Hillary Ibarra gives thanks for the unexpected blessing of 2020: more time with her children.
A few months ago, a priest told me to thank God each morning for my husband and children.
In this crazy, anxious, turbulent year of 2020, I begin each uncertain, blessed day with a gratitude prayer, and gratitude expressed in prayer is more powerful than words in a journal; it regenerates one’s spirit, because it addresses the One from Whom all good flows.
2020 has for many months made me thankful for my children and husband, thankful for an abundance of people to love and bear me company during quarantine (even when they drove me crazy, and I had meltdowns to rival a 2-year-old) and thankful for spontaneous hugs and conversation. Yes, anxiety, aggravation, and heartache are the legacy of 2020, but this year gave me a gift packaged in an abundance of uncertainty and craziness: more time with immediate family.
My four children are not little anymore. As we celebrated milestone birthdays for each of them, I was powerfully reminded of that. In March, my youngest turned 10; my baby is double digits! In June, my oldest daughter celebrated her Sweet 16. In September, my giant of a firstborn turned 18, and I am now the mother of an adult. And just this month my youngest daughter turned 13, officially a teenager.
My four children are growing at accelerated speed, but this bizarre year put the brakes on our family’s hectic schedule, so I was able to appreciate keenly where they are now and where they are going. I cannot imagine when our family will have so much unhurried time together again: schedules cleared, so few errands to run.
Though we have each battled bouts of anxiety due to unique 2020 stressors and spent way too much time on screens, I am yet grateful for unexpected blessings this Thanksgiving:
More Reading and Game Time
My 10-year-old and I read a pile of books this year, most Nancy Drew Mystery Stories from our home library, while we snuggled in the morning, afternoon, or before bedtime.
Every day he asks if I want to play a game, and though it takes me too long to stop work and get there, the answer is yes, because who couldn’t use another Quirkle contest, foosball match, or round of bowling with baseballs and foam pins to relieve tension? My youngest is my game buddy, bringing fun to every day.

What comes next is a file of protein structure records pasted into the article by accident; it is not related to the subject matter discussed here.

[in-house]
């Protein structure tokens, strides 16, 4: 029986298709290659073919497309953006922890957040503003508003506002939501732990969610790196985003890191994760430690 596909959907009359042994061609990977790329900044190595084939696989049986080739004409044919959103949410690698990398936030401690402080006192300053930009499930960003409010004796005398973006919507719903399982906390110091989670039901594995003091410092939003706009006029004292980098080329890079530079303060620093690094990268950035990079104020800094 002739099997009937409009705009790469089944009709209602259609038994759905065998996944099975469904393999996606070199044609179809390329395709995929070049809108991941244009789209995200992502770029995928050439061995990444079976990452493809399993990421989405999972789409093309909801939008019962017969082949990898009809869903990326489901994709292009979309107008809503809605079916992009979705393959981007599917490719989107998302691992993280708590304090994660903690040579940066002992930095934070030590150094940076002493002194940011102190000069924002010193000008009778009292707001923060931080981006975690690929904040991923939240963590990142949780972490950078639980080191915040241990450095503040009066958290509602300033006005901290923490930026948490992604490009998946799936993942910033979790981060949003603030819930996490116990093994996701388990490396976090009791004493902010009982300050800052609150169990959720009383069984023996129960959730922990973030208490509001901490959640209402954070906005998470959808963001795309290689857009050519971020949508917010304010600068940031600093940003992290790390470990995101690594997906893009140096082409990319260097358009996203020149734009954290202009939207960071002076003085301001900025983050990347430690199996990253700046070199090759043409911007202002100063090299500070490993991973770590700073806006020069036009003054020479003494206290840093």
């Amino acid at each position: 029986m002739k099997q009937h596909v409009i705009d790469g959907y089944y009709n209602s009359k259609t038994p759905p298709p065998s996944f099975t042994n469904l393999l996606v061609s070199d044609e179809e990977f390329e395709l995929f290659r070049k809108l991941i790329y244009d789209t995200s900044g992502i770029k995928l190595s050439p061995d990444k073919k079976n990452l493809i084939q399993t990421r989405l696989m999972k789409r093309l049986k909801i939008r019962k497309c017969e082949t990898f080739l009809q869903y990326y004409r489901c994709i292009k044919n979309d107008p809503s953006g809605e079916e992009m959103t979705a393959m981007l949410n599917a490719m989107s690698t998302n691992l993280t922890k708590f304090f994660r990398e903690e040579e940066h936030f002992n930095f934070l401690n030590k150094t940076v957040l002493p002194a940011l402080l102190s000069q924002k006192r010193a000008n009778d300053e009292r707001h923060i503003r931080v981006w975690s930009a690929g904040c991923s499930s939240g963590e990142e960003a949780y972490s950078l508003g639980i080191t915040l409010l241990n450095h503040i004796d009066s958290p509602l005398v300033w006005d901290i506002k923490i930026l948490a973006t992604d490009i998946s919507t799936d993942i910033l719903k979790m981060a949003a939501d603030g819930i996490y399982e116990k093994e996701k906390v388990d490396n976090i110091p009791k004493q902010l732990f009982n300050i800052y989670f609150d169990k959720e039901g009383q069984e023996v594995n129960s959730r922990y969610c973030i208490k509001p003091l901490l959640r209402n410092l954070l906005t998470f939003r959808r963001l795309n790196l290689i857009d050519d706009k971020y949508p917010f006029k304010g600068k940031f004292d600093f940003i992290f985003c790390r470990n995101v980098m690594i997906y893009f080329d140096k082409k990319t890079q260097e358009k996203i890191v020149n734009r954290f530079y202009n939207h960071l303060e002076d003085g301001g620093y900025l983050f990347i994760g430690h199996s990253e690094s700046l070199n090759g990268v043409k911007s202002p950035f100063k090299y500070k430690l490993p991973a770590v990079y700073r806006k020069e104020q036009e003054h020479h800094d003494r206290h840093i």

Sharing Fears, Hugs, and Strategies
Batman has been my spunky youngest daughter’s favorite superhero since she was a preschooler. Her room is a Batman Lego museum. There are Batman sheets and a comforter on her bed, and the Caped Crusader is one reason she studied Karate at her uncle’s dojo. Now she is growing out of that phase.
I sat on the edge of her bed many evenings during quarantine, listening as she shared her doubts and fears, offering my best tactics, ones I have employed myself, for how to manage them. She still needs plenty of hugs (as do I), and I give them often, though sometimes it annoys her, because I understand the middle school years are tumultuous even without a pandemic.
Long Walks, Music, and Table Tennis
While taking long walks around the neighborhood or hiking in the mountains with my oldest daughter, revived by the beauty and love of God reflected in every tree and rabbit, we had many conversations about her hopes to become a doctor and about romantic relationships. We sang favorite songs together as we walked, or I was silent and listened to her sing Leonard Cohen’s poignant “Hallelujah.”
During a break from one particularly stressful day of online learning, we played table tennis. I gladly provided comic relief as she laughed at my lunges and misses.
Conversations with My Senior
My oldest son read his college essays for his dad and me to critique, and I choked up, proud of him.
He seeks involvement in the political sphere and volunteered for a local political campaign. We discussed history, social injustice, and political issues during mealtimes, and I believe his passion for addressing the world’s problems will take him far with hard work.
He told me during the lockdown, “Quarantine’s not as bad as I thought it would be. Before I couldn’t wait to get out of the house. But now I’m like, ‘Hey, you guys aren’t so bad’.”
I hope my son knows how much I appreciate these conversations with him before he leaves for college. I hope each of my four children knows how grateful I am for their company this year. They rescued strange, stressful, sad 2020 from the pit, brightening the days. Someday on Thanksgiving when they are grown and busy, with families of their own, I will remember that with a smile…and a few tears.
And I will thank God again for my children.
Copyright 2020 Hillary Ibarra
Image: Pixabay (2016)
About the Author
Hillary Ibarra is a happy wife, mother of four, and volunteer. In addition to writing for CatholicMom.com, she is a humor writer and author of The Christmas List, based on the miracle of one childhood Christmas Eve. Jesus, her family, playing guitar, admiring trees, and baking bring her joy. She wants to play the banjo someday, but it might take divine intervention! Learn more at HillaryIbarra.com and on Facebook.